M13 Bacteriophage-Activated Superparamagnetic Beads for Affinity Separation

Authors

  • Julien Muzard,

    1. UCD Centre for Nanomedicine, School of Chemistry & Chemical Biology - University, College Dublin Belfield, Dublin 4, Ireland
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  • Mark Platt,

    1. UCD Centre for Nanomedicine, School of Chemistry & Chemical Biology - University, College Dublin Belfield, Dublin 4, Ireland
    Current affiliation:
    1. Analytical Chemistry Department, Loughborough University, UK.
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  • Gil U. Lee

    Corresponding author
    1. UCD Centre for Nanomedicine, School of Chemistry & Chemical Biology - University, College Dublin Belfield, Dublin 4, Ireland
    • UCD Centre for Nanomedicine, School of Chemistry & Chemical Biology - University, College Dublin Belfield, Dublin 4, Ireland.
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Abstract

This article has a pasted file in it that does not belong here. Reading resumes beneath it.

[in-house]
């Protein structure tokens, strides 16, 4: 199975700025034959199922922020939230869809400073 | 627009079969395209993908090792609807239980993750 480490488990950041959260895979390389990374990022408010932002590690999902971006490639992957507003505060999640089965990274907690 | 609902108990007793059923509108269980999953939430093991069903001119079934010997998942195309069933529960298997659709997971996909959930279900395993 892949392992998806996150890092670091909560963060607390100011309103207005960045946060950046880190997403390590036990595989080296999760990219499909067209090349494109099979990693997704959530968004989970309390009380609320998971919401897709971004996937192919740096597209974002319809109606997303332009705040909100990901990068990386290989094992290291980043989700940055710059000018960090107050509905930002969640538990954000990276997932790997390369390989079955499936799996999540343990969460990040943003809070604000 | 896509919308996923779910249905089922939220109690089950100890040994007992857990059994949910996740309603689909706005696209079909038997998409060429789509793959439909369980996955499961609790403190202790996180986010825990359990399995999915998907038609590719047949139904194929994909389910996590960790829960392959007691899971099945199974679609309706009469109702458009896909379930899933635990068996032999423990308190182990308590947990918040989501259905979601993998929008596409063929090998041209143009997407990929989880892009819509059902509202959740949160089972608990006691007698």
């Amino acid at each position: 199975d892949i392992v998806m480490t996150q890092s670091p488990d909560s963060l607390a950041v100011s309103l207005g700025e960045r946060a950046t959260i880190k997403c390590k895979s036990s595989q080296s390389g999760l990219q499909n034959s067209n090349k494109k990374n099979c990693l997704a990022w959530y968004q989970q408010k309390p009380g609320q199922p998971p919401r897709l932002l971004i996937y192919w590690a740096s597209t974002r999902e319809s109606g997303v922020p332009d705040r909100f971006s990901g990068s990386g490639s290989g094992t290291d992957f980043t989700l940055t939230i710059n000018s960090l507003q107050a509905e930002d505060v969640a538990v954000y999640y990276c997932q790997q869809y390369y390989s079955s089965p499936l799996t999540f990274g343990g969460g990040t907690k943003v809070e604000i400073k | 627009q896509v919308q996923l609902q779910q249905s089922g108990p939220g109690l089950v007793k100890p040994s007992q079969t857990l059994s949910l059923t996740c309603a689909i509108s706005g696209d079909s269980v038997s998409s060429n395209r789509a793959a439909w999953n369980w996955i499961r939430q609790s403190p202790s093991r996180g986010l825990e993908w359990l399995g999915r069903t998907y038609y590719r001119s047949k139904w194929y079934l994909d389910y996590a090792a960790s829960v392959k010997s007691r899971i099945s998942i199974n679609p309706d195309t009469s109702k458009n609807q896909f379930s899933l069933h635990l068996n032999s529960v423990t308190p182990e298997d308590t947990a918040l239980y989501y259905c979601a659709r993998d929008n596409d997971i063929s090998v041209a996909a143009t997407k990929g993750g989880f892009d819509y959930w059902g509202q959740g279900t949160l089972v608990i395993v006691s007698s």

The growth of the biopharmaceutical industry has created a demand for new technologies for the purification of genetically engineered proteins.The efficiency of large-scale, high-gradient magnetic fishing could be improved if magnetic particles offering higher binding capacity and magnetization were available. This article describes several strategies for synthesizing microbeads that are composed of a M13 bacteriophage layer assembled on a superparamagnetic core. Chemical cross-linking of the pVIII proteins to a carboxyl-functionalized bead produces highly responsive superparamagnetic particles (SPM) with a side-on oriented, adherent virus monolayer. Also, the genetic manipulation of the pIII proteins with a His6 peptide sequence allows reversible assembly of the bacteriophage on a nitrilotriacetic-acid-functionalized core in an end-on configuration. These phage–magnetic particles are successfully used to separate antibodies from high-protein concentration solutions in a single step with a >90% purity. The dense magnetic core of these particles makes them five times more responsive to magnetic fields than commercial materials composed of polymer–(iron oxide) composites and a monolayer of phage could produce a 1000 fold higher antibody binding capacity. These new bionanomaterials appear to be well-suited to large-scale high-gradient magnetic fishing separation and promise to be cost effective as a result of the self-assembling and self-replicating properties of genetically engineered M13 bacteriophage.

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